By Ursinio Puga, Professional Engineer, WSB
Managing local water and wastewater systems can be a complicated and challenging task that has a huge impact on residents and local businesses. Waiting to find solutions just isn’t an option. Below we discuss the top five challenges facing city wastewater systems today. Addressing these challenges before they become a real problem is key to continued success in your community.
Aging Infrastructure: The American Society of Civil Engineers recently gave our nationwide infrastructure (including wastewater treatment plants) a D+ grade. Minnesota wastewater treatment facilities are not immune to the aging infrastructure issue. Wastewater treatment facilities generally have a design life of 20-years. The need to start planning for repair and replacement of facilities is a continuous cycle.
Funding: Utilities know upgrades are needed due to growth and capacity limitations, aging infrastructure, and new effluent limits. Funding sources in Minnesota for improvement projects include Public Facilities Authority (PFA) low interest loans and new limits are typically eligible for Point Source Implementation Grants (PSIG). The best funding option for each facility will depend on its unique situation. It is important that utilities manage connection fees and user rates appropriately to ensure funds are available to pay for improvements.
Effluent Limits: Ever evolving effluent limits are a constant challenge for wastewater utilities. Wastewater facilities in Minnesota are receiving stringent effluent phosphorus, total nitrogen, total dissolved solids (TDS), and chloride limits. Each of these limits typically require upgrades or additional processes to the wastewater facility. A unique situation for utilities is the lower chloride effluent limit. This may require upgrades to a community’s drinking water treatment plant to provide softened water to users so that chlorides are not added to wastewater streams by private water softeners.
Biosolids Handling: Biosolids are very challenging to treat and dispose of for any wastewater facility. The processing of biosolids generally depends on available resources/funding at the utility and the staffing levels of wastewater operators. Stringent effluent limits such as lower phosphorus limits are significantly increasing the volume of biosolids generated at wastewater treatment facilities. Emerging PFAS regulations are adding further challenges to the final disposal of biosolids from wastewater treatment facilities.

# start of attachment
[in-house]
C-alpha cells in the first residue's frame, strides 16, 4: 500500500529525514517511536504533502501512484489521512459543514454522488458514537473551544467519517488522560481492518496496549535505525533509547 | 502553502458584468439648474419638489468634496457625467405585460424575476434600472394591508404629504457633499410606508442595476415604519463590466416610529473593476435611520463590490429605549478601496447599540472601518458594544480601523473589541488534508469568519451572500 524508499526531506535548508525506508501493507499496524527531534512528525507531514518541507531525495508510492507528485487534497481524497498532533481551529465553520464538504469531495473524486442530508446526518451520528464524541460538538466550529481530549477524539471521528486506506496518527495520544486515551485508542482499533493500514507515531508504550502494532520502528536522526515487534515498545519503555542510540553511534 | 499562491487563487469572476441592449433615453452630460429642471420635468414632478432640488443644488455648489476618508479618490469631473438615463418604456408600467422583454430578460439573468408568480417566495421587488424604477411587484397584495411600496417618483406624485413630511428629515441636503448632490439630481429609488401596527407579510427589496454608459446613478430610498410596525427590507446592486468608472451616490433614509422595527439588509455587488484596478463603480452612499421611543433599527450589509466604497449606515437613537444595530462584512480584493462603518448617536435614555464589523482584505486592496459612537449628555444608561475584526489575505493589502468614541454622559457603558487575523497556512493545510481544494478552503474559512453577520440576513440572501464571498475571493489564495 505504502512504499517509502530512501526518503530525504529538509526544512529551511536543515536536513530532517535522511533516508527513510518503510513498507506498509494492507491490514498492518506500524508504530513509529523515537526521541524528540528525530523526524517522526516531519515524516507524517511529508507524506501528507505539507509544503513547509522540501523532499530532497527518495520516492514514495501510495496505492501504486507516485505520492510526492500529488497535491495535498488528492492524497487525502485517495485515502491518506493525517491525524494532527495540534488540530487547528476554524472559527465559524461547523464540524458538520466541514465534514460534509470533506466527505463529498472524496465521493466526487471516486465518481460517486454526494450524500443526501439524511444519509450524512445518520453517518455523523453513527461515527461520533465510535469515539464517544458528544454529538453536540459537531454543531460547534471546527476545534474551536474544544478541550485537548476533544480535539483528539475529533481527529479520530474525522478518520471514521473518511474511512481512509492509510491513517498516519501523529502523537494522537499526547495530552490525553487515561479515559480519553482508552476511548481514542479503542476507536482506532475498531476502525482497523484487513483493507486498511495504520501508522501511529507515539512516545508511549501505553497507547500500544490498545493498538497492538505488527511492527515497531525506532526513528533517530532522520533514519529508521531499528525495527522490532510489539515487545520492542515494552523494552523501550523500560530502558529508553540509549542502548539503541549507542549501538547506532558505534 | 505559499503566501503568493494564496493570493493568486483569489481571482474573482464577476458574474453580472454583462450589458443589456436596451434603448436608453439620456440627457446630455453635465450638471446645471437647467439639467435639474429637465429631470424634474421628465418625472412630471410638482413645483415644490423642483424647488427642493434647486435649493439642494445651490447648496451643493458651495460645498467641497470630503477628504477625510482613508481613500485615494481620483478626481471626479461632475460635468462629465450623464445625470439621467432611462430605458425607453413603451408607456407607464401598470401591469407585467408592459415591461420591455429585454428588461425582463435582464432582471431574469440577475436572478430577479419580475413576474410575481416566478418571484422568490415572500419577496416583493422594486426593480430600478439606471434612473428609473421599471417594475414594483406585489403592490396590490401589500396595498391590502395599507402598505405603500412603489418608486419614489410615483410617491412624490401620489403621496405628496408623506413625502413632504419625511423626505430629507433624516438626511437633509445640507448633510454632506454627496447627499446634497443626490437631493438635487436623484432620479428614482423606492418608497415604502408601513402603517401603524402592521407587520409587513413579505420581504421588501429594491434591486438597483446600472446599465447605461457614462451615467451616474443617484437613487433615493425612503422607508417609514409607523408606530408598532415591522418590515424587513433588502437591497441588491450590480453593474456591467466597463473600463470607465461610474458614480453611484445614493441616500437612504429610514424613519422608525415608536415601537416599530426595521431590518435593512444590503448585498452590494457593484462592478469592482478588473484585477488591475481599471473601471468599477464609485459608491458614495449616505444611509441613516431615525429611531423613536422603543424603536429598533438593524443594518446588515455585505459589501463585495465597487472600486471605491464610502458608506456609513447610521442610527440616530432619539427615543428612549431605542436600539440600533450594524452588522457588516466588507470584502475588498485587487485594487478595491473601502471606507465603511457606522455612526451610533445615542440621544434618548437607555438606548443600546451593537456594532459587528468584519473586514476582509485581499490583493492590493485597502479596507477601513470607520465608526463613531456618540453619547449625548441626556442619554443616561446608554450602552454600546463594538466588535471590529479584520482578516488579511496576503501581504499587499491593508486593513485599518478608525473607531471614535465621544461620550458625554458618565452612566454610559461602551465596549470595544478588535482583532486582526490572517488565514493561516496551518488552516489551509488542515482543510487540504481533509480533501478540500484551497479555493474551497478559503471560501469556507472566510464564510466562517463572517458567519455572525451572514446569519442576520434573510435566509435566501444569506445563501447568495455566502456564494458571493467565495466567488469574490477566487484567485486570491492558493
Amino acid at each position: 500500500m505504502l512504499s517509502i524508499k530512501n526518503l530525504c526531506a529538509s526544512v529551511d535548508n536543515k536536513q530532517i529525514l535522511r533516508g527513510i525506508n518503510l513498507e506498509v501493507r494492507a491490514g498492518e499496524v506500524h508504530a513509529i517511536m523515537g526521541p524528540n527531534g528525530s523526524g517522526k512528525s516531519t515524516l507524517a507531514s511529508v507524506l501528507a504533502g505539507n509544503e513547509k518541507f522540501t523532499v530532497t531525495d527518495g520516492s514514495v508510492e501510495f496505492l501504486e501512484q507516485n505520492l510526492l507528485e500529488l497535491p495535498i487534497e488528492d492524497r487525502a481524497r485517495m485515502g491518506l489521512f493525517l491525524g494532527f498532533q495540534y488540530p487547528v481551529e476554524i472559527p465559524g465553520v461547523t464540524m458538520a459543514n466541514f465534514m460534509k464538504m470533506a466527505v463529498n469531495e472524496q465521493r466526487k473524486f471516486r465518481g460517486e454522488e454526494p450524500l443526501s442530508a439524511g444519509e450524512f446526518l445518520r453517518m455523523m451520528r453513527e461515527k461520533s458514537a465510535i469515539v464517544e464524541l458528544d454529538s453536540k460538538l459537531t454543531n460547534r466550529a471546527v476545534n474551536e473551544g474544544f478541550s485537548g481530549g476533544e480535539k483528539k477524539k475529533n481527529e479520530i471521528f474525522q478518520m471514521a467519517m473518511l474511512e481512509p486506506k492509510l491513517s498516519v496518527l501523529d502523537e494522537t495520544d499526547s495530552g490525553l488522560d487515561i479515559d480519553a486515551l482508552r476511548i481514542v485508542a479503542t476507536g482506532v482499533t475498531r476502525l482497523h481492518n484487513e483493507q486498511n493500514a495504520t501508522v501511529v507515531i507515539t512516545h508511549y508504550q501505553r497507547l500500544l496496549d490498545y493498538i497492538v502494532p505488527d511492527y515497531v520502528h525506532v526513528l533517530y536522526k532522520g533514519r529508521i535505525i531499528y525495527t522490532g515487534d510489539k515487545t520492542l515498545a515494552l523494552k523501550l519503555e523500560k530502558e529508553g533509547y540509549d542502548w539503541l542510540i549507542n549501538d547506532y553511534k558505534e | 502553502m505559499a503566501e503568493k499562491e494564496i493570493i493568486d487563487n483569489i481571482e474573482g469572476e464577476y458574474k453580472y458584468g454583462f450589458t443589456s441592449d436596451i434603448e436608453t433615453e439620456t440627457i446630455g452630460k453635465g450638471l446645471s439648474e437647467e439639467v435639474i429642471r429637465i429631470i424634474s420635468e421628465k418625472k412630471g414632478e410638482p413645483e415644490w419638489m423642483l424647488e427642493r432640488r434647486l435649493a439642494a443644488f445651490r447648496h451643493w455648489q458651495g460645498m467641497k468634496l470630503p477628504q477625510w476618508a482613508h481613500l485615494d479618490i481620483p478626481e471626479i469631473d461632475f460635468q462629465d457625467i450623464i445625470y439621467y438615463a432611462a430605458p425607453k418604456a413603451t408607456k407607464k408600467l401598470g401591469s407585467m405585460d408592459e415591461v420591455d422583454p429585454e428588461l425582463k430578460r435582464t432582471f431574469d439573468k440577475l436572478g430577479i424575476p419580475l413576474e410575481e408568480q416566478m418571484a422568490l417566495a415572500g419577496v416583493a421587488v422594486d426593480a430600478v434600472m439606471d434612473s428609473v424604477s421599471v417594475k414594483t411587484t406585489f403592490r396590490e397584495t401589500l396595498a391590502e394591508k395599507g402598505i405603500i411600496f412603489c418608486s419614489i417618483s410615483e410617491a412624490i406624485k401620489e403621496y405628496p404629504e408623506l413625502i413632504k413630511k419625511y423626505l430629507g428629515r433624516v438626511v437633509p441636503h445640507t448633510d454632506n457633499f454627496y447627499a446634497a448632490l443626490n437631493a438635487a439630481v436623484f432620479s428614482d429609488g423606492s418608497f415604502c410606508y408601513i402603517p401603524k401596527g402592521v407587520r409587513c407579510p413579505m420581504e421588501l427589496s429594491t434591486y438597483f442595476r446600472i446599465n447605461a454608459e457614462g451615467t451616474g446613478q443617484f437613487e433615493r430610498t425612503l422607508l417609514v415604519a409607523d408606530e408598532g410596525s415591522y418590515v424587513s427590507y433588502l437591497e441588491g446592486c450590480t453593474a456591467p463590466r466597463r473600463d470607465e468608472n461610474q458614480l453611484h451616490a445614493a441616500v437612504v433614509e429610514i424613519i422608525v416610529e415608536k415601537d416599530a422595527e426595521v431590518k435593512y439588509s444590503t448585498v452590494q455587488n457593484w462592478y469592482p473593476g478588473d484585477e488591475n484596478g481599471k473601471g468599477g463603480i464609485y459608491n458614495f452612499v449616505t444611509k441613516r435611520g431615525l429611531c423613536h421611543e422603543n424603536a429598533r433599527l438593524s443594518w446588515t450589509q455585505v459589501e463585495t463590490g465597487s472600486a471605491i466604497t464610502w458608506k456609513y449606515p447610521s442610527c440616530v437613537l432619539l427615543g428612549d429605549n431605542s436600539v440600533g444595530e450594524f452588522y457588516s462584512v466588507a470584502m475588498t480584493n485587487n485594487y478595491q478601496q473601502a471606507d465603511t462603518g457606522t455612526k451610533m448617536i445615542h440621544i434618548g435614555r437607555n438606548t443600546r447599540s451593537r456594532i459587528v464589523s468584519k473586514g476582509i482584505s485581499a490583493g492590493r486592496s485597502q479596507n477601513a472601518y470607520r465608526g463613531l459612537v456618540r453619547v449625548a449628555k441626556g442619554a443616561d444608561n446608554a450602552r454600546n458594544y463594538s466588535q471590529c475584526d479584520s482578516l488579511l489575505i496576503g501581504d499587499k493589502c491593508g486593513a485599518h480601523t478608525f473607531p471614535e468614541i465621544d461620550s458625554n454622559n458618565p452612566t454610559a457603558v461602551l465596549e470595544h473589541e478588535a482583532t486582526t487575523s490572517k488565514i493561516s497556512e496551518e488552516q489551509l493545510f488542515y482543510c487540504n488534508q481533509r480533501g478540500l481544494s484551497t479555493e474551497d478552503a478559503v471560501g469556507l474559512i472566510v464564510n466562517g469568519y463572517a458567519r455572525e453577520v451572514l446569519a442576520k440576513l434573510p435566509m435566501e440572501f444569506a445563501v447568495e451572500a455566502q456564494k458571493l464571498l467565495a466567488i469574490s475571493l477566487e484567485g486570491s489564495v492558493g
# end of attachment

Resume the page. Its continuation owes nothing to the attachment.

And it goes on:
Operations Personnel: Like many industries, the wastewater treatment industry has been greatly impacted by a shortage of operations staff. This shortage of operations staff is due to an aging work force retiring and smaller numbers of replacement staff entering the operations field. The shortage of operations staff is also enhanced by reclassification of wastewater treatment facilities to Class A and B facilities to meet stringent effluent limits. Utilities need to plan accordingly to minimize impacts from operational staff shortages by promoting education, training, and advancement of operation staff. Utilities must also implement a staff retention plan or engage with an outside consultant to maintain or increase their staffing levels.
WSB’s team of experts are available to help with any or all the wastewater challenges discussed here. We leverage and advance technology to provide system assessments, facility plans, funding services, engineering design, construction administration and observation, and on-going personnel support for wastewater systems.
Ursinio provides infrastructure planning, modeling, design, bidding, and construction administration services to both industrial and municipal clients across the Midwest. He has extensive experience in a wide variety of treatment pilot projects ranging from biological filtration of drinking water to UV disinfection of wastewater.
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